The comment deadline is Feb. 6, 2015. If you would like to help CHIME comment on the Federal Health IT Strategic plan, please contact Angela Morris for more information. The workgroup will meet three times in January (January 8 or 9, January 15 or 16 and January 22 or 23) and communicate via email between meetings.
HHS Rewards Quality Measure Improvements
Key Takeaway: Last week, the Department of Health and Human Services (HHS) awarded $36.3 million to more than 1,100 health centers for quality measure improvement. The awards were designated for those that had a 10 percent improvement on measures in 2012 and 2013, the top 30 percent in clinical outcomes, for those that used EHRs to report clinical quality improvements, and those that exceeded the national benchmark set for managing chronic diseases and other designated healthcare situations, such as preventative care and prenatal care.
Why It Matters: Almost $5 million (about 13 percent) of the awards went to 332 facilities for using EHRs to report clinical quality improvements on all patients, indicating that healthcare centers are interested in using EHRs to report CQMs, but more work needs to be done to improve eCQM reporting to make it even more prevalent.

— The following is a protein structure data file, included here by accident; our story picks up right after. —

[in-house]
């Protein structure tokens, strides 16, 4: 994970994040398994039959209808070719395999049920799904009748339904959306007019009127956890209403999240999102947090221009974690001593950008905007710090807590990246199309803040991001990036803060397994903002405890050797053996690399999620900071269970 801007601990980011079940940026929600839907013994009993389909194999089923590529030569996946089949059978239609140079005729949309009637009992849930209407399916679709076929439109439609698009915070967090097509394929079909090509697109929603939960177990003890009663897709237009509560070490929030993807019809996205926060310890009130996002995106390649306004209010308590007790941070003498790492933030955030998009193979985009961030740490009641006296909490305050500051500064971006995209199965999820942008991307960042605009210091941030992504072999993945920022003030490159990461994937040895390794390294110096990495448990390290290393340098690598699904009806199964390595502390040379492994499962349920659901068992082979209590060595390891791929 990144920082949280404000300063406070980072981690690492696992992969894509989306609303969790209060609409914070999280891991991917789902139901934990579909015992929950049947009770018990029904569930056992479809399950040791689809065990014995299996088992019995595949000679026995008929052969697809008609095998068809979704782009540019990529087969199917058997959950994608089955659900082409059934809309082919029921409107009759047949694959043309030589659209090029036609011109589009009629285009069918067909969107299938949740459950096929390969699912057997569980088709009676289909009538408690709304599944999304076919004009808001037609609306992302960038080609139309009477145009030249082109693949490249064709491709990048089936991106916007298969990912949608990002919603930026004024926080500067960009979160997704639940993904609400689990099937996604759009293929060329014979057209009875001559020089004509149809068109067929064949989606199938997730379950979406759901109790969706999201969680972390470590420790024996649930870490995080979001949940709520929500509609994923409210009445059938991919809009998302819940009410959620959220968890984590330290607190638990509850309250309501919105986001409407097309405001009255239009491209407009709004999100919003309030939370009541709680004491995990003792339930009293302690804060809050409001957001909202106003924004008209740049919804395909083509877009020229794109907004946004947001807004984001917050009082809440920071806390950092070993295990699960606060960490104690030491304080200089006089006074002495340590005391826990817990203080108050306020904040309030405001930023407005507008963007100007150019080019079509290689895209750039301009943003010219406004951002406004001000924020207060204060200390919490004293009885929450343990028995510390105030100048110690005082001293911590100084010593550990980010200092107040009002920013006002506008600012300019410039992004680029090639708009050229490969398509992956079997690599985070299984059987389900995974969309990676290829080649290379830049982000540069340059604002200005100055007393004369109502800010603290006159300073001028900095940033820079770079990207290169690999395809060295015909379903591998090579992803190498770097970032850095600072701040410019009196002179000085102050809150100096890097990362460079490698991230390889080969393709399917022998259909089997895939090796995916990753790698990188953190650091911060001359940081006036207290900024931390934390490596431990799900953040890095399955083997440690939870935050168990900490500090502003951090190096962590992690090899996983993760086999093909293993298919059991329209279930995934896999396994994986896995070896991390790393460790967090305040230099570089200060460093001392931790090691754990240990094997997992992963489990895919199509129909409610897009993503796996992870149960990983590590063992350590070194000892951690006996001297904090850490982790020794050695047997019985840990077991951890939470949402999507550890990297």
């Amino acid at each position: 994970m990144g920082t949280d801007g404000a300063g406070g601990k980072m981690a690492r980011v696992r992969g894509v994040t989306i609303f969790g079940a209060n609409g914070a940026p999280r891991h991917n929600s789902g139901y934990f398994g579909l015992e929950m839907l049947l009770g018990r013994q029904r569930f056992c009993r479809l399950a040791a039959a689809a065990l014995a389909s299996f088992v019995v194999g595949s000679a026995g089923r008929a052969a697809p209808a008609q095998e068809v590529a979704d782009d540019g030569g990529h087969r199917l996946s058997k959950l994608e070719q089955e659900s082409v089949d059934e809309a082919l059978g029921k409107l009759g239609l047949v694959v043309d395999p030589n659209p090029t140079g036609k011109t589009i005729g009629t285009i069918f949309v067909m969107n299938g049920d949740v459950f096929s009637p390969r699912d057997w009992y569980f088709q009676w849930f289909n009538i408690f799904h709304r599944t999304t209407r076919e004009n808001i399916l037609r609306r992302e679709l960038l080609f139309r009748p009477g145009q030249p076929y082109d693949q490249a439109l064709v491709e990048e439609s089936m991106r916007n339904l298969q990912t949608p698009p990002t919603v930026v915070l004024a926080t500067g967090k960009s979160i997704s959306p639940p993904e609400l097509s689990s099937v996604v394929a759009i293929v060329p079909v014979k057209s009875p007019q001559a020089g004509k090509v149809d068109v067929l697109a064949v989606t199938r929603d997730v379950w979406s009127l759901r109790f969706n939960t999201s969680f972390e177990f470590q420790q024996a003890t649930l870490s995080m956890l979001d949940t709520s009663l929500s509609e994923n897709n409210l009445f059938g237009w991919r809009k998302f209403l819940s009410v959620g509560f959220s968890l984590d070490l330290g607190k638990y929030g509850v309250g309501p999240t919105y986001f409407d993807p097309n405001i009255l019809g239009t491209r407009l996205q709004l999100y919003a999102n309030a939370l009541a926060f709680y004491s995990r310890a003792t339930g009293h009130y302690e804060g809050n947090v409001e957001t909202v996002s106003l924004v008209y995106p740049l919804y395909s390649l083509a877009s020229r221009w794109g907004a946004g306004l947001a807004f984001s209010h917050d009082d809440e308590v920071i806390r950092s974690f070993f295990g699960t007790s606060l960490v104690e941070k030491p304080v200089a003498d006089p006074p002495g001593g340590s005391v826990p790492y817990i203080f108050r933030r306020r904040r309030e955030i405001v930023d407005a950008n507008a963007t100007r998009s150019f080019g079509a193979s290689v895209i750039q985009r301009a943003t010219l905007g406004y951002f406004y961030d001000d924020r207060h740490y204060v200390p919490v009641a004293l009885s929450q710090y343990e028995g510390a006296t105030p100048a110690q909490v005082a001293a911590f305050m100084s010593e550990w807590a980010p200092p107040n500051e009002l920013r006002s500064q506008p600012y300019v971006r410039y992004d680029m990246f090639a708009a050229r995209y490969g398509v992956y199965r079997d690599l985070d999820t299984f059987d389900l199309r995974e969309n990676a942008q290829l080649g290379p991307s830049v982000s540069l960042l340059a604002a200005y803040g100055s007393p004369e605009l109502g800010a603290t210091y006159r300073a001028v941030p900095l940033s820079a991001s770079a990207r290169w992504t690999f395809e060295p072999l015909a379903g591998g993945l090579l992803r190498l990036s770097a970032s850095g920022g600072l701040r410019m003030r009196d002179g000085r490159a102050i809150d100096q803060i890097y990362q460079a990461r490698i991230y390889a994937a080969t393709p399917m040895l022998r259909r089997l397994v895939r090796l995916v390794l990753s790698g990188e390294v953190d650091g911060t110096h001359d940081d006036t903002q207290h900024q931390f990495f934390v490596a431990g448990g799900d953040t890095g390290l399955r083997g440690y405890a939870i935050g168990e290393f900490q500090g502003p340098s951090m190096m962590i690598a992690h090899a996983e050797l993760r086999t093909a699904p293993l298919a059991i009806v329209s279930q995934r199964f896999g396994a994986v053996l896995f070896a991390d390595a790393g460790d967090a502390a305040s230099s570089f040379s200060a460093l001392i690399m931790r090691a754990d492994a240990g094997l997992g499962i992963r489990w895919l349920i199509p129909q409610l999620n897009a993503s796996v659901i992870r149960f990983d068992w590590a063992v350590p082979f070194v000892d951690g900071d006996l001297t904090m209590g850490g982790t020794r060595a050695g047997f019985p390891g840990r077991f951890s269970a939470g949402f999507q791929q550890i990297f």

An HHS announcement last week detailed a new set of grants sent to healthcare providers for quality improvement efforts. HHS Secretary Burwell said, “With these funds, health centers in all 50 states will continue to provide access to high quality, comprehensive primary and preventive health care to the patients that need it the most.” Click here for a list of awards.